Supernova SN 2013ej in Messier 74: image and spectrum (30 July 2013)
On 25.5 July 2013 the Lick Observatory Supernova Search reported a possible supernova in Messier 74. On 28.02 July, the Celestron c14 robotic unit was slewed to that transient, confirming it, despite the very strong interference of a waning Moon within 20 deg from M74. A report was sent to the central Bureau for Astronomical Telegrams (CBAT), which issued the CBET 3606 circular, announcing the discovery, including the contribution from the Virtual Telescope. The supernova was quite bright (mag. 12.8 R unfiltered), at this time being the brightest supernova in the sky in apparent magnitude. Spectroscopy showed this was a type II supernova. It is now called SN 2013ej.
Above is an image taken on 30 July 2013 and it shows SN 2013ej very well, shining at mag. 12.6 R, unfiltered. The same night, the 100 lines/mm diffraction grating available on the Celestron C14 was used to capture 10, 300 seconds exposures, to try to capture a spectrum of the source. While the Moon was still a issue, there was enough signal to get usable data. The resulting spectrum is below and it shows clear emission at the H-alpha wavelengths, confirming this is a type II supernova. Spectrum was reduced with RSpec.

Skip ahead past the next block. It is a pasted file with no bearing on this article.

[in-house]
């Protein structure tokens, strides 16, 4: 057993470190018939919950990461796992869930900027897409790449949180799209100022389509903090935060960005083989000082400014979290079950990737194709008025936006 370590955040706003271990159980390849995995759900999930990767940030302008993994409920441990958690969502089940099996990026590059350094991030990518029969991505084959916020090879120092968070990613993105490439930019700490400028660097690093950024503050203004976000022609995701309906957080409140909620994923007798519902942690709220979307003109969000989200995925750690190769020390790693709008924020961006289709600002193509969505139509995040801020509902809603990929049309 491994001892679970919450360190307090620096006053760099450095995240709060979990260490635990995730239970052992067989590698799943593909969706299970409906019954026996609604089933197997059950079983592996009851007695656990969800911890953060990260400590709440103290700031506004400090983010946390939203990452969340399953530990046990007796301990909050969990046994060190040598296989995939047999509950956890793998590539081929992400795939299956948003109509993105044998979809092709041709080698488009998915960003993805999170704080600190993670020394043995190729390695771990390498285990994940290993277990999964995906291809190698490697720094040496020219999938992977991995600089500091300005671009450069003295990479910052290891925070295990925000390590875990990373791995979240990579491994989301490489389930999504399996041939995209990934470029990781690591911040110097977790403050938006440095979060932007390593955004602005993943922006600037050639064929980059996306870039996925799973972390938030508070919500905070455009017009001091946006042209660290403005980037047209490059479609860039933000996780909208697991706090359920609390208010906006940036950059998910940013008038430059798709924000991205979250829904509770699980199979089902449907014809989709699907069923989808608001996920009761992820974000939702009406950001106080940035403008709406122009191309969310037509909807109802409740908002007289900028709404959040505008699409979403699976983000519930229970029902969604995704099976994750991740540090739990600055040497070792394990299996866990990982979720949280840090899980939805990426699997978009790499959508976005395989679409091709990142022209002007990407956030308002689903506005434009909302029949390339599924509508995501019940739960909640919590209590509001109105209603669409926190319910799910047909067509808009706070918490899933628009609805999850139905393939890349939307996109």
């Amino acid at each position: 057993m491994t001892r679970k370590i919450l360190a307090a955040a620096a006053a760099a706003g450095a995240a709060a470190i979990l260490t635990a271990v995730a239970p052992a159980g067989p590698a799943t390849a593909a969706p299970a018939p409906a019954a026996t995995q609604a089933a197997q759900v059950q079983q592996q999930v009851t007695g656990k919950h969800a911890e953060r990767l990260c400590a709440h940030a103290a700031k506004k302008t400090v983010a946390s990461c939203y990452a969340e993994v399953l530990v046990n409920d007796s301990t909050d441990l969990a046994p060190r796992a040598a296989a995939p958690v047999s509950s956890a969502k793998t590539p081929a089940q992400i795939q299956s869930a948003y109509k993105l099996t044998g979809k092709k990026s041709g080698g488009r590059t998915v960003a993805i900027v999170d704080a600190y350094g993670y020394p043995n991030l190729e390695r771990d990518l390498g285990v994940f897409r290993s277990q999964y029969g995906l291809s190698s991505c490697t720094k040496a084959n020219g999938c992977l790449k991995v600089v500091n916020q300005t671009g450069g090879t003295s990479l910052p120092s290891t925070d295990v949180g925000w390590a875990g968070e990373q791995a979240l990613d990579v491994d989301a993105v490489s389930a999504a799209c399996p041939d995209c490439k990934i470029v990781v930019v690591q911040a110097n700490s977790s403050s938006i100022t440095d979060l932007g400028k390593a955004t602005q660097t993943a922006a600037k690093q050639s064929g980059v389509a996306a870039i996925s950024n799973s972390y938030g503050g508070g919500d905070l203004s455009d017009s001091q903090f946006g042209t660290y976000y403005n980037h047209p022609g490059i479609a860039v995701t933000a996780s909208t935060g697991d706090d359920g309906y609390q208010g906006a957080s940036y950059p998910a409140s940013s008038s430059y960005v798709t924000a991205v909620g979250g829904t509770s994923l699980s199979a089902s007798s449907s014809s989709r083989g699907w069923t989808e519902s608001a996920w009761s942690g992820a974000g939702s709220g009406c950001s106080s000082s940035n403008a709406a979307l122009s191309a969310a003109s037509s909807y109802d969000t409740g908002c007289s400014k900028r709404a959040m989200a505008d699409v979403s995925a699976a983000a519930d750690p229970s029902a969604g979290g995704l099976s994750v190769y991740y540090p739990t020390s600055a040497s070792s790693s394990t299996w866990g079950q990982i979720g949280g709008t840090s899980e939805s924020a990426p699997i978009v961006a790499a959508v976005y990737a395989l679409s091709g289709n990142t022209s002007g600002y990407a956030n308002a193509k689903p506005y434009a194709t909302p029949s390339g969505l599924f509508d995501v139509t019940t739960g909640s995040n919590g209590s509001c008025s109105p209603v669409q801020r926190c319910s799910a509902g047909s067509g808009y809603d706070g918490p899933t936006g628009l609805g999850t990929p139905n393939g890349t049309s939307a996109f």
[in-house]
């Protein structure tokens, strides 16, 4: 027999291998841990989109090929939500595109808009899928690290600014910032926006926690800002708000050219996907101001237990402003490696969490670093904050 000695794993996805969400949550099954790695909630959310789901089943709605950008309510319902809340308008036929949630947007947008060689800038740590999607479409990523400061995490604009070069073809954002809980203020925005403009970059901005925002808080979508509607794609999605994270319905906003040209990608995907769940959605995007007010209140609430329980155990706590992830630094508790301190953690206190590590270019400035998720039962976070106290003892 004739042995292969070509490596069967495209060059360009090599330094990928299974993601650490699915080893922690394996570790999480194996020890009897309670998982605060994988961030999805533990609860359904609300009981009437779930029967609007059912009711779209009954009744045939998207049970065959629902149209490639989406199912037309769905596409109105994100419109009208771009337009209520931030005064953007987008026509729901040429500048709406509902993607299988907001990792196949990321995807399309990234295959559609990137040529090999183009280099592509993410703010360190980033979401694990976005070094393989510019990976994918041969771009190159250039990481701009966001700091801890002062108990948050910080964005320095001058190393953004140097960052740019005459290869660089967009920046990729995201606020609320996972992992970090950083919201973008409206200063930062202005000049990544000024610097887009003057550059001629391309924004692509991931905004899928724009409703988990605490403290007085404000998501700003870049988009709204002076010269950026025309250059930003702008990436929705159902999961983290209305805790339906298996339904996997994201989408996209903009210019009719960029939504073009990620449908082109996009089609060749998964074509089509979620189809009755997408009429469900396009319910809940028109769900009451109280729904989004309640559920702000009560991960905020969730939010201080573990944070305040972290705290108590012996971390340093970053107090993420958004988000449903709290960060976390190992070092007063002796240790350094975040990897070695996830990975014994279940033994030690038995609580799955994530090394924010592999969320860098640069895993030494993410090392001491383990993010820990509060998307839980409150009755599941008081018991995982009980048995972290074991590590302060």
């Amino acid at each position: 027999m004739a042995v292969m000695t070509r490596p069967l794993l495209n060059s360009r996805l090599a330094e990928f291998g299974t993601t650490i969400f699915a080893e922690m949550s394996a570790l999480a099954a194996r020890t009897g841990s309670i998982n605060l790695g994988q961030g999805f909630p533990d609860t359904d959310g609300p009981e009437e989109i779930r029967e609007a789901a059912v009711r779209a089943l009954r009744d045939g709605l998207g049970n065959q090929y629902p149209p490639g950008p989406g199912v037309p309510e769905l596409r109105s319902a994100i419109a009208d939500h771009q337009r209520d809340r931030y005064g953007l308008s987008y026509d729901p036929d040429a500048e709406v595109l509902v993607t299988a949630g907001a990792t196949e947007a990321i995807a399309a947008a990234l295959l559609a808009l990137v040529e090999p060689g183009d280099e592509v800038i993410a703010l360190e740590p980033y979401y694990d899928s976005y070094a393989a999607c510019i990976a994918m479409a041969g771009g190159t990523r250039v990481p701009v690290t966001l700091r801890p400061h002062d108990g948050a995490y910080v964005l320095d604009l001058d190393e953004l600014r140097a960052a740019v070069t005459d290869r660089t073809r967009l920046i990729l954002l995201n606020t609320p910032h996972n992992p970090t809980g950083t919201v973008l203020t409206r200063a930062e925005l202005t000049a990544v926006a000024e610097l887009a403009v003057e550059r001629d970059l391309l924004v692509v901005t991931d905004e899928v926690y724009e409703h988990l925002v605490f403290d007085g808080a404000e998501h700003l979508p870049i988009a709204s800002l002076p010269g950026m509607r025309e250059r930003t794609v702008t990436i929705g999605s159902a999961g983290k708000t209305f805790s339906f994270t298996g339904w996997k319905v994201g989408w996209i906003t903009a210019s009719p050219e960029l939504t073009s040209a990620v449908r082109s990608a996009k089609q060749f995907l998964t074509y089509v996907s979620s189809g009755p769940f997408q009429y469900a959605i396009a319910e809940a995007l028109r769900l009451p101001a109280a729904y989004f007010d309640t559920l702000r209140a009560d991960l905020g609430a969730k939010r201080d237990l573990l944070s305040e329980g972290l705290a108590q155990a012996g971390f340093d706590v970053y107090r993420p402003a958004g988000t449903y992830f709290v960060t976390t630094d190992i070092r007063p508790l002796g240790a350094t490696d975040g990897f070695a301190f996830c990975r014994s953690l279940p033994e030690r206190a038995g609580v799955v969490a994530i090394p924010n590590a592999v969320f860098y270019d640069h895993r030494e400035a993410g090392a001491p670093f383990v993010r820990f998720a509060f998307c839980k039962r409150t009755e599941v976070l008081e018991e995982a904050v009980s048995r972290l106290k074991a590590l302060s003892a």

Quite interesting, this is the third supernova recorded in Messier 74 since the new millennium started: SN 2003gb and SN 2002ap showed in this time span in the same galaxy. SN 2002ap was a peculiar object and it was indicate to be an hypernova. It was imaged by G. Masi at that time and it is visible below:
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